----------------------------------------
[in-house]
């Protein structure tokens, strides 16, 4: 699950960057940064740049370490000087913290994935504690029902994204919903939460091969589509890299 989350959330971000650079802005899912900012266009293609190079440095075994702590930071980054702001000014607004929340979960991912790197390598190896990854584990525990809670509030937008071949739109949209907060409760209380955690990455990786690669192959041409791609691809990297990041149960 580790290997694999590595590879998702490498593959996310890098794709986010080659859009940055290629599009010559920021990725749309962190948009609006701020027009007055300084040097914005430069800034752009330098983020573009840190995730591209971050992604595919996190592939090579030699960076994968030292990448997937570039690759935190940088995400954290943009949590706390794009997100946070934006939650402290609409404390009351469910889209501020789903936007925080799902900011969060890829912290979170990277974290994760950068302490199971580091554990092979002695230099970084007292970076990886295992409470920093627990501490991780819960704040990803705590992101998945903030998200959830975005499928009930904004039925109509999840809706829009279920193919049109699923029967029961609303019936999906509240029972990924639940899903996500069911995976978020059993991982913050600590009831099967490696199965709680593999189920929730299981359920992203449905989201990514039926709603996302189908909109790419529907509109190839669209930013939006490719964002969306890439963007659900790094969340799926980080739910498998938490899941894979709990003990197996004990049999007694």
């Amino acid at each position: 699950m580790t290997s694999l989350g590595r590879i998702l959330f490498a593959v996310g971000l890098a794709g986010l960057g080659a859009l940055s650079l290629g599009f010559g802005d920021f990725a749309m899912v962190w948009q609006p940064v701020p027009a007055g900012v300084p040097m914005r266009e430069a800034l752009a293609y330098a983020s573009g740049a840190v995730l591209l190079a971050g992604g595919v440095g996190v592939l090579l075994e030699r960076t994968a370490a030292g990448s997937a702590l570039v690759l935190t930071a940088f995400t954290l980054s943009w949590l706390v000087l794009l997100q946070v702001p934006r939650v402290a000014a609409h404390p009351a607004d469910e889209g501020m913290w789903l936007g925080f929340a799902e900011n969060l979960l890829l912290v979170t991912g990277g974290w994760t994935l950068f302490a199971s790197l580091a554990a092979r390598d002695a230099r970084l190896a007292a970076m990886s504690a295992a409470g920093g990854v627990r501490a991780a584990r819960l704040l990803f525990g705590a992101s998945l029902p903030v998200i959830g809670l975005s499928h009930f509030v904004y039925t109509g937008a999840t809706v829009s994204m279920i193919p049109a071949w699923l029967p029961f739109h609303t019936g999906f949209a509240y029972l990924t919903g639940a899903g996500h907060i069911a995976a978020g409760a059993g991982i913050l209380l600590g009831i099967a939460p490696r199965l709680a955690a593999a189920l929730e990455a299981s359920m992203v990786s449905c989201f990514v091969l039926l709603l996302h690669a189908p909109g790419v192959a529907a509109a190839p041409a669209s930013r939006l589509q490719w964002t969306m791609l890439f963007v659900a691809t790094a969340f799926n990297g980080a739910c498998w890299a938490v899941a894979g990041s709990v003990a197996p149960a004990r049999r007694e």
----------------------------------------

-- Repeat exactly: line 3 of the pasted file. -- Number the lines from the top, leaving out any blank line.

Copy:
């Amino acid at each position: 699950m580790t290997s694999l989350g590595r590879i998702l959330f490498a593959v996310g971000l890098a794709g986010l960057g080659a859009l940055s650079l290629g599009f010559g802005d920021f990725a749309m899912v962190w948009q609006p940064v701020p027009a007055g900012v300084p040097m914005r266009e430069a800034l752009a293609y330098a983020s573009g740049a840190v995730l591209l190079a971050g992604g595919v440095g996190v592939l090579l075994e030699r960076t994968a370490a030292g990448s997937a702590l570039v690759l935190t930071a940088f995400t954290l980054s943009w949590l706390v000087l794009l997100q946070v702001p934006r939650v402290a000014a609409h404390p009351a607004d469910e889209g501020m913290w789903l936007g925080f929340a799902e900011n969060l979960l890829l912290v979170t991912g990277g974290w994760t994935l950068f302490a199971s790197l580091a554990a092979r390598d002695a230099r970084l190896a007292a970076m990886s504690a295992a409470g920093g990854v627990r501490a991780a584990r819960l704040l990803f525990g705590a992101s998945l029902p903030v998200i959830g809670l975005s499928h009930f509030v904004y039925t109509g937008a999840t809706v829009s994204m279920i193919p049109a071949w699923l029967p029961f739109h609303t019936g999906f949209a509240y029972l990924t919903g639940a899903g996500h907060i069911a995976a978020g409760a059993g991982i913050l209380l600590g009831i099967a939460p490696r199965l709680a955690a593999a189920l929730e990455a299981s359920m992203v990786s449905c989201f990514v091969l039926l709603l996302h690669a189908p909109g790419v192959a529907a509109a190839p041409a669209s930013r939006l589509q490719w964002t969306m791609l890439f963007v659900a691809t790094a969340f799926n990297g980080a739910c498998w890299a938490v899941a894979g990041s709990v003990a197996p149960a004990r049999r007694e």